Editor’s Note: This biweekly column is sponsored by Dominion Wine and Beer (107 Rowell Court, Falls Church). It is written by Garrett Cruce, a Certified Beer Server in the Cicerone Certification Program.
At the end of “The Matrix,” Keanu Reaves’ Neo suddenly sees the code in everything he looks at while in the matrix. It’s a transformative experience —-he is the master of his domain.
I felt like Neo when I began to understand the basics of Belgian beer styles. The Belgian section of a store or menu can seem daunting with all the numbers (Rochefort) and color-coded labels (Chimay) and styles (dubbel and tripel). And what’s a quadrupel anyway?
The truth is that many of the Belgian beers that we typically can get fit well into the established styles that I’ll cover. Today, I’m going to introduce, or reintroduce, you to the Belgian strong golden ale, the dubbel, the tripel and the Belgian strong dark ale (sometimes called a quad or quadrupel).
Before I look at the individual styles, I want to mention the common ingredient in most Belgian beers that gives them a character all their own — yeast. Belgian yeast is distinctive, imparting a uniquely fruity flavor that can sometimes seem spicy, like black pepper or clove. When non-Belgian breweries make Belgian-styled beers, they do so with this special yeast.
The large numbers on bottles or bottle caps and colored labels are a handy code devised by brewers as a short hand for their styles. I’ve read that the numbers refer essentially to the ABV of an original recipe, but that current recipes for these styles have different amounts of alcohol. I have also read that they do not refer to anything, but are merely representative for a particular brewery. For instance, Rochefort uses a “6” to denote their dubbel, while Westvleteren uses an “8”. Though unscientific, color and numeric coding can help you choose the right beer when you know what else to look for.
Let’s look at the four categories and the beers that represent them.
Belgian Strong Golden Ale
This beer is light in color, hence the name, with mild bitterness and high effervescence. Though relatively high in alcohol at around 9 percent ABV, these beers don’t taste like it. The original strong golden ale is our example, Duvel.
Duvel (ABV: 8.5 percent)
The aroma is mildly spicy with some citrus evident as you take the first sip. The taste that follows blends the spice with a citrusy bitterness from the small amount of hops that shine through. Overall, it’s no surprise that Duvel is a clean, pleasant beer. If you’re looking to have this with a meal, it pairs well with a wide variety of dishes.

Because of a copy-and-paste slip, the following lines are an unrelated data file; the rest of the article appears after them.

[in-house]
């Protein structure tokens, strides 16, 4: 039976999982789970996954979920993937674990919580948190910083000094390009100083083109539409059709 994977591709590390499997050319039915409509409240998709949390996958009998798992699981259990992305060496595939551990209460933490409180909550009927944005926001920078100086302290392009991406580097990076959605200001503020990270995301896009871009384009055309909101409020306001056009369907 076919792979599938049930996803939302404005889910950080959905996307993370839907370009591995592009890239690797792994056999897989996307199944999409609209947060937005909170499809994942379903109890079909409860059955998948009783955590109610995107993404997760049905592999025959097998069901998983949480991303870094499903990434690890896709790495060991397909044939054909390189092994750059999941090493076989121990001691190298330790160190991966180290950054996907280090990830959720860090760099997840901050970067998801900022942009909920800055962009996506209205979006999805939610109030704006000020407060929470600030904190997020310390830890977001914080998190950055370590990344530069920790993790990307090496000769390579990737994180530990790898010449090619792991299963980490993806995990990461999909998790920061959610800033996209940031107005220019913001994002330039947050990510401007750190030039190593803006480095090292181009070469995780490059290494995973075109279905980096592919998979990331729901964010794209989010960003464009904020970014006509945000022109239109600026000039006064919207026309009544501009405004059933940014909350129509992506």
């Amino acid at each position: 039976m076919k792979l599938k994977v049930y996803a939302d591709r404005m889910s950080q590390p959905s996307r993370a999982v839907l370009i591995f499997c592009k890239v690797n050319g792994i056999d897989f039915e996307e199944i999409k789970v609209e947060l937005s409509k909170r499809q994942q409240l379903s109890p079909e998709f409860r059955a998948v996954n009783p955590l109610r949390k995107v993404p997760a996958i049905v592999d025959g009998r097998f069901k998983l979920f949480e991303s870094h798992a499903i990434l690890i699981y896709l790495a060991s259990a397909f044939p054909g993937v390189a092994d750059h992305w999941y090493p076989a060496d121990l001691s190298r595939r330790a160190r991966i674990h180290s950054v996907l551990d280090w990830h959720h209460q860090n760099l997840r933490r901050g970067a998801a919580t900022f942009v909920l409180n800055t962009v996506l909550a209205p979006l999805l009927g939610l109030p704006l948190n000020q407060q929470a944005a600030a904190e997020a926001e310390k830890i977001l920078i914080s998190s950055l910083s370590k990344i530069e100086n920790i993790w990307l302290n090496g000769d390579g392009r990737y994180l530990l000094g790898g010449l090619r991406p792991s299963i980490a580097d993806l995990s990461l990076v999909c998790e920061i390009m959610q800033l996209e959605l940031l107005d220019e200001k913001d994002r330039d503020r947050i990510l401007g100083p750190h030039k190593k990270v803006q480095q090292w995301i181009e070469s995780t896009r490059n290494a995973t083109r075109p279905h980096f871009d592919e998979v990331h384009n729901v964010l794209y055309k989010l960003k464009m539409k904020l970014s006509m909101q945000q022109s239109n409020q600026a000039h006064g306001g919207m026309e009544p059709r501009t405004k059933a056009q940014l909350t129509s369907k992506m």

This beer pours a dark brown with fairly high effervescence. Generally, dubbels are malty with a slight sweetness, though not all will exhibit this sweetness. They tend to be slightly high in alcohol hovering around 8 percent ABV, which is not apparent in the flavor.
Westmalle Dubbel (ABV: 7 percent)
One of seven classic Trappist breweries, Westmalle was founded in 1794, but got an upgrade in 1930 when it created much of the lineup that they make today. Their dubbel has a tropical fruit aroma thanks to the yeast. The taste starts out as brown sugar and raisin, but transitions to the tropical fruitiness that was evident in the aroma. As this dubbel warms, cereal flavors from the malt begin to balance out the fruit. Pair this complex, hearty beer with equally hearty fare and you’ll do well.
Tripels are golden in color and tend to be more complex than the strong golden ale above. They often balance maltiness with hop bitterness and yeast fruitiness. At around 9 percent ABV, tripels tend to be on the high alcohol side, which can be evident in an alcohol sweetness.
Unibroue La Fin Du Monde Tripel (ABV: 9 percent)
Unibroue is proof that a classic Belgian style can thrive across the ocean, miles from Belgium. Though Unibroue is not alone in North America in creating great beers that harken to the beers of Flanders, they have been doing so since 1990. La Fin Du Monde is actually a pretty straightforward tripel. It pours a light golden color with high effervescence. The aroma is a very spicy clove that continues in the taste, but balances with a malty backbone. There is an alcohol sweetness in the aftertaste that is slight and inoffensive. This tripel is a good go-to beer for BBQ or steamed crabs.
Belgian Strong Dark Ale (aka Quadrupel)
Though now referred to as quadrupels or quads by many breweries, possibly as a way to relate them to dubbels and tripels, strong dark ales are a broad category of dark, high alcohol beers. They are characterized by very high alcohol — from around 10 percent and up — and malty with very little bitterness.
Chimay (Blue) Grand Reserve (ABV: 9 percent)
Chimay joins Westmalle as one of the seven Trappist breweries that brew authentic Trappist ales. This classic dark ale was originally brewed as a Christmas ale, but transitioned to a year round beer joining it’s fellow red (dubbel) and white (tripel) labels. The aroma is hazelnut and caramel. While still cold, the taste is nutty with a brown sugar sweetness, but as it warms it takes on a malty sweetness. Strong dark ales, like this one, will pair nicely with hard cheeses or even chocolate desserts.
The views and opinions expressed in the column are those of the author and do not necessarily reflect the views of ARLnow.com.
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